Iudicium

I’m happy to announce the release of Iudicium, the new Hands of Ruin single. The story of this release is a long one. Back in 2010, as part of a challenge to myself to write five tracks in five days, I surprised myself by coming up with a track that made use of a palette of sounds that were unusual for me: starting with a base of darbuka samples and a droning sound made from slowing down a vocal sample, I came up with a track with a distinctly middle-eastern feel. I thought at the time that it was a strong track and I was proud of it, but I didn’t have anything else with that sort of sound so I didn’t really know what to do with it.

A few months later, encouraged by the success of this track, I tried to come up with others that made use of the same palette of sounds, but it’s one of the strange things about making music: sometimes I make all the right steps and a track can come together very quickly, but often I struggle for a long time and don’t succeed in coming up with something that I’d be happy for other people to hear.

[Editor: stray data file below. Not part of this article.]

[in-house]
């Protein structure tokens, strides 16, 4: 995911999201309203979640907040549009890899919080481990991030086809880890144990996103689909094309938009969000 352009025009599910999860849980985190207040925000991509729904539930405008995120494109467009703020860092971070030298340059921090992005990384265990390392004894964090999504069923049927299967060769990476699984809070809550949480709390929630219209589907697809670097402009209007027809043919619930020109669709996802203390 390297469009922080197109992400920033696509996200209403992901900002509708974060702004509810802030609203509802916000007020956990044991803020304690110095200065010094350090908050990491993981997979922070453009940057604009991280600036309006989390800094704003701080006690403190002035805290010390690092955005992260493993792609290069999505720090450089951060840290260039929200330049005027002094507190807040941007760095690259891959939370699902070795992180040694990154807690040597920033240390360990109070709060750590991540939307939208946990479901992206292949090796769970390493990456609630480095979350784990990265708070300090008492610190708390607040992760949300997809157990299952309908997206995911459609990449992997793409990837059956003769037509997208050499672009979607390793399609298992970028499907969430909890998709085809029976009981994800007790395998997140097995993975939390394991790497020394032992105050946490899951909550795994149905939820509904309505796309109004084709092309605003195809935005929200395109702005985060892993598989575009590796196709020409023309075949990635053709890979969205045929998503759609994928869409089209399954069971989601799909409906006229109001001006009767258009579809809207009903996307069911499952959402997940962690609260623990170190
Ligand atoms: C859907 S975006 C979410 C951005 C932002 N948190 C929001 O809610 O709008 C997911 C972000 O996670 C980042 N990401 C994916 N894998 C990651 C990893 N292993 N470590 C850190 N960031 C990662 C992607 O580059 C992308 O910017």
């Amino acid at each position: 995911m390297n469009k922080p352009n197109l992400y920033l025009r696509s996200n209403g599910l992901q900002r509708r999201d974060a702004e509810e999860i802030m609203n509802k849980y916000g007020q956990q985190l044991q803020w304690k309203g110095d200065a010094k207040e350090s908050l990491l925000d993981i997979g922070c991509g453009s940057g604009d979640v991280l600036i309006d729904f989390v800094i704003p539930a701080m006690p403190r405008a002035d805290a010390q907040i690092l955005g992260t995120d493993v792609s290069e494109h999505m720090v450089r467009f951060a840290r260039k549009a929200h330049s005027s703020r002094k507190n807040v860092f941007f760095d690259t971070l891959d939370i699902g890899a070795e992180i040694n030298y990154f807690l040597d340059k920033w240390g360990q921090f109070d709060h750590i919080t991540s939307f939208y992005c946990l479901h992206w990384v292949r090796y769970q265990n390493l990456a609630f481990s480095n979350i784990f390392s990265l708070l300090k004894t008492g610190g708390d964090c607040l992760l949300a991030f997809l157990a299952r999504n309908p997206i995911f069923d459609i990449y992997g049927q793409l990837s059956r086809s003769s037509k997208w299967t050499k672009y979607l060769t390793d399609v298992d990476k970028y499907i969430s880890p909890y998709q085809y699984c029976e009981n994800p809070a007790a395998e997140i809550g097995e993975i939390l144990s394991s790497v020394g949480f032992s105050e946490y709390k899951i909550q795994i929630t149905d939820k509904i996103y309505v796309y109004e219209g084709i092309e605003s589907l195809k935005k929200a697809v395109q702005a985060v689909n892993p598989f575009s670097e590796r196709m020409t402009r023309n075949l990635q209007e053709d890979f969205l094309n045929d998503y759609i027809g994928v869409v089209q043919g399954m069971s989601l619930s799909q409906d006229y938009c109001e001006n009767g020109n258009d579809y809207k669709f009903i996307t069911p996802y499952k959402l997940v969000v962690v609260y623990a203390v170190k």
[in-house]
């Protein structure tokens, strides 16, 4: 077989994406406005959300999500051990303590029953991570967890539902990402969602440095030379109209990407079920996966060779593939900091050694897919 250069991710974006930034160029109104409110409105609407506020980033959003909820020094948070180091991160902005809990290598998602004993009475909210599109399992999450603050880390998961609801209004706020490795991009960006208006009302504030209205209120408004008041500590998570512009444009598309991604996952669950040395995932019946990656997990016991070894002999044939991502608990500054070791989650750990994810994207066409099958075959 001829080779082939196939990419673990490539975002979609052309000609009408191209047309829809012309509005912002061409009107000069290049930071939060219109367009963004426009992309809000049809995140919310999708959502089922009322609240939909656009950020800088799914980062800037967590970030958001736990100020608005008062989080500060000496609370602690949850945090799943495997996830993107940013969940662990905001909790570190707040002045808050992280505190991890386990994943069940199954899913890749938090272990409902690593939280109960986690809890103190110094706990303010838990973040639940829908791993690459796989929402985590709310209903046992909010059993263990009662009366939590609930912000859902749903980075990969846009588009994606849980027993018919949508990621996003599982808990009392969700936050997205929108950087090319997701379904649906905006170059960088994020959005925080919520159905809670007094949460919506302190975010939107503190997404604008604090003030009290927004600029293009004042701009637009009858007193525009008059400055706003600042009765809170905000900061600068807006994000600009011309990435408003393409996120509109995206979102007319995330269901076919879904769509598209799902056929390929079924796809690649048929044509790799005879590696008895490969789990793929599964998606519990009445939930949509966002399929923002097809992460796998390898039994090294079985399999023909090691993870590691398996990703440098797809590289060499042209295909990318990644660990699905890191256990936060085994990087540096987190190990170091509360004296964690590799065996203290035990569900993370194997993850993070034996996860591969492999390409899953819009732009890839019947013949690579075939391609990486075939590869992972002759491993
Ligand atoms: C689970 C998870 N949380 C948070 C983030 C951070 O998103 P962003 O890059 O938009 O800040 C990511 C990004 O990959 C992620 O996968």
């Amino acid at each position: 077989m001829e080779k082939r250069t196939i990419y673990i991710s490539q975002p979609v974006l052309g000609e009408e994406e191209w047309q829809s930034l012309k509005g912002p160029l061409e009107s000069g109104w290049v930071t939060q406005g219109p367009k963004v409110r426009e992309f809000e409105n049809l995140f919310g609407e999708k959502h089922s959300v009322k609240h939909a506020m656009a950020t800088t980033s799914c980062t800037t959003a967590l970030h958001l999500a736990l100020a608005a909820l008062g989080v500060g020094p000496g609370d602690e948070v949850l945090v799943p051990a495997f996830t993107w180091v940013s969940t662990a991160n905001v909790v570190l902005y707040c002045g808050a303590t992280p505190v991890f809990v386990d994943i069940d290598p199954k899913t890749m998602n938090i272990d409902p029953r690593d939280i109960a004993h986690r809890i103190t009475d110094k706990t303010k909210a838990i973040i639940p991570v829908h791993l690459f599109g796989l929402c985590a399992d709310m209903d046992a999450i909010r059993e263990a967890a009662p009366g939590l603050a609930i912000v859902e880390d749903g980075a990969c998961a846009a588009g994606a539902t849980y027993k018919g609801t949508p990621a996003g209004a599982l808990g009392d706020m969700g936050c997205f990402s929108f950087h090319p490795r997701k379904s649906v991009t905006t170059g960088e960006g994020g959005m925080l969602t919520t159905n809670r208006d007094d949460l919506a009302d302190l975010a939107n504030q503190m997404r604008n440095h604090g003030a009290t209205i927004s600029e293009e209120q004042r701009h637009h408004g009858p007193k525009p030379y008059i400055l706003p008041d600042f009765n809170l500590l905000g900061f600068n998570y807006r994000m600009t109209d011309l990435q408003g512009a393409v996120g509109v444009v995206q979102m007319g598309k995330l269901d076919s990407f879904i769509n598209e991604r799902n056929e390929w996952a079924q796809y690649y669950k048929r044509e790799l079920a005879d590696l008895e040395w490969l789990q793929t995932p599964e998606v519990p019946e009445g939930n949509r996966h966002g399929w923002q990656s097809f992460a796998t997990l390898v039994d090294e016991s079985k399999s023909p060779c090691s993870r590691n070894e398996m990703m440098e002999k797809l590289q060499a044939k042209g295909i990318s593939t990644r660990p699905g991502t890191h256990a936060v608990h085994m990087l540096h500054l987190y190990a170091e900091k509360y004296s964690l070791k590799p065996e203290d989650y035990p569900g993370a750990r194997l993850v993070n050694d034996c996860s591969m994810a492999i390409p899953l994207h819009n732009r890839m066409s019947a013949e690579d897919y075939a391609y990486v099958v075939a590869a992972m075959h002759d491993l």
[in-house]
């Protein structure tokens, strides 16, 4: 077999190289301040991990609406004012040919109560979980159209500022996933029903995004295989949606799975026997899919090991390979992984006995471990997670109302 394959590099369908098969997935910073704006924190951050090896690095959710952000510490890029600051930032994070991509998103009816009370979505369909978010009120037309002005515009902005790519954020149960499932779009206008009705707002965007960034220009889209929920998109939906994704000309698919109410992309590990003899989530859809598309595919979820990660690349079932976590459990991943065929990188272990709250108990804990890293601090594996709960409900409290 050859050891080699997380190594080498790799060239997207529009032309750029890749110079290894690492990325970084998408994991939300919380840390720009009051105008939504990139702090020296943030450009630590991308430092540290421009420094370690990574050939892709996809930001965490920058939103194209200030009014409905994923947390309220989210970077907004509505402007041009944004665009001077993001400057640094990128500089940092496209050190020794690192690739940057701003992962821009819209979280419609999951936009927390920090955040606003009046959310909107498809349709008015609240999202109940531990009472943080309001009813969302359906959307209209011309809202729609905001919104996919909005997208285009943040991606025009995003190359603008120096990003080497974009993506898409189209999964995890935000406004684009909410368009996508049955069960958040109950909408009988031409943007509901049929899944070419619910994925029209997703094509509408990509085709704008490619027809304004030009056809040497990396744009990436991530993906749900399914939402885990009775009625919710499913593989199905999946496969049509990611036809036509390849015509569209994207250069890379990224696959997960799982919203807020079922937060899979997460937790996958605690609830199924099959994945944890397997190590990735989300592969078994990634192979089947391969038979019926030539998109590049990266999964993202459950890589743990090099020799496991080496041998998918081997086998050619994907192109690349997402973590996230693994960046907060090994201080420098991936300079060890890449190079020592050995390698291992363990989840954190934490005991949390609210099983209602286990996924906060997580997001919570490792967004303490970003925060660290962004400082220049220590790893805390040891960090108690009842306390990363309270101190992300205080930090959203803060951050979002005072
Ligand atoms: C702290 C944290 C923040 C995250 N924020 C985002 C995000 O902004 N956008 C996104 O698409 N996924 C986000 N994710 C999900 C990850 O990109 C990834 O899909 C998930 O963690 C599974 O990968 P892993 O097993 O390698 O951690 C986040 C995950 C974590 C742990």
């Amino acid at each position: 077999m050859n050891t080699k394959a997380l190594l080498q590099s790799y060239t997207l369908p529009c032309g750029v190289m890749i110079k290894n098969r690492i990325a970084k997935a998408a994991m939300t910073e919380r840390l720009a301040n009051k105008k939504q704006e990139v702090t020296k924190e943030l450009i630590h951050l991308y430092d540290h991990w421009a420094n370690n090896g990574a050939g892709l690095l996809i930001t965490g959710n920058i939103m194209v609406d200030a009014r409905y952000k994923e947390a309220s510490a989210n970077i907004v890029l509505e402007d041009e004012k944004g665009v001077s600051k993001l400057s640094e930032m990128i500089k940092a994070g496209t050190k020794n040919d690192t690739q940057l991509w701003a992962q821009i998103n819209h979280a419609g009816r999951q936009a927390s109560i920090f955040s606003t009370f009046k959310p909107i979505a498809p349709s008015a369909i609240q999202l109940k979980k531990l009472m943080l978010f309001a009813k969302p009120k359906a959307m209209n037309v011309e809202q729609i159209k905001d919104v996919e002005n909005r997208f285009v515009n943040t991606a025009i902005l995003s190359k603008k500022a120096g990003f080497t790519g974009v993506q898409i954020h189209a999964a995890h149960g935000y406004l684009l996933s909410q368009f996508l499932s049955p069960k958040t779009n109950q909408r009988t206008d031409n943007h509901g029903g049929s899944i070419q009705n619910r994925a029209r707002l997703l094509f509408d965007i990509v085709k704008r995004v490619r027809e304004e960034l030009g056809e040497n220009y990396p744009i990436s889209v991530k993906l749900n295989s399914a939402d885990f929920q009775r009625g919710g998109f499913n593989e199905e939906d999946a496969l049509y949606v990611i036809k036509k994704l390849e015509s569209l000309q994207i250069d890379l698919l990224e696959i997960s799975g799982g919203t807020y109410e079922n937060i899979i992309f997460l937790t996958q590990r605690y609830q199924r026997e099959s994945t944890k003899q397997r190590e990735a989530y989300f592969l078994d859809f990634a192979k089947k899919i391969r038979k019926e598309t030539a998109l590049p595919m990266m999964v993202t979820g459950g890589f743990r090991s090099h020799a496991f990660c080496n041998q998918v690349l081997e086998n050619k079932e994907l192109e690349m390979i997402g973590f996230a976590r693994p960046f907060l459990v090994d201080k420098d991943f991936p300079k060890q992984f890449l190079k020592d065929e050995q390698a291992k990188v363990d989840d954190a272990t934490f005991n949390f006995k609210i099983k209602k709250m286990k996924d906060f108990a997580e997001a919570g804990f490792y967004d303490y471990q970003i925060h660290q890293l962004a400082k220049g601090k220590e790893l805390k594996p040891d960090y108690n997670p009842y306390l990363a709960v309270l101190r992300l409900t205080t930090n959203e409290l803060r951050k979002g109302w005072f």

When I met the artist Malwina Chabocka, we decided that we’d like to collaborate, combining my music with her visuals. While she was in Poland and I was in London I sent her my early version of Iudicium. She responded with some visual ideas, and once we were both together in London we put them together into the video. It was our first attempt at animation, and it took a lot of trial and error to put together. Next time we do something like this — and we do have some more ideas in the pipeline — we’ll do it very differently. Nonetheless, we’re proud of what we achieved.

At some point during the process, we decided to make life a bit easier for ourselves by shortening the track. The original was eight minutes long, but we cut it down to five for the video.

The other two tracks, Sententia and Absolutio, were two of the attempts to replicate the success of Iudicium. I’m happy with them now, but they took a lot more work and a few false starts before I got to the point where I was satisfied. In particular, it was only last summer when I had a bit of time to work on music while on holiday in Poland that I introduced the manipulated vocal samples from a recording of Rachmaninov’s The Divine Liturgy of St John Chrysostom into Sententia that give it the character it has now.

So this release collects both the video and original versions of Iudicium, along with Sententia and Absolutio, plus the video itself. I hope you enjoy it.

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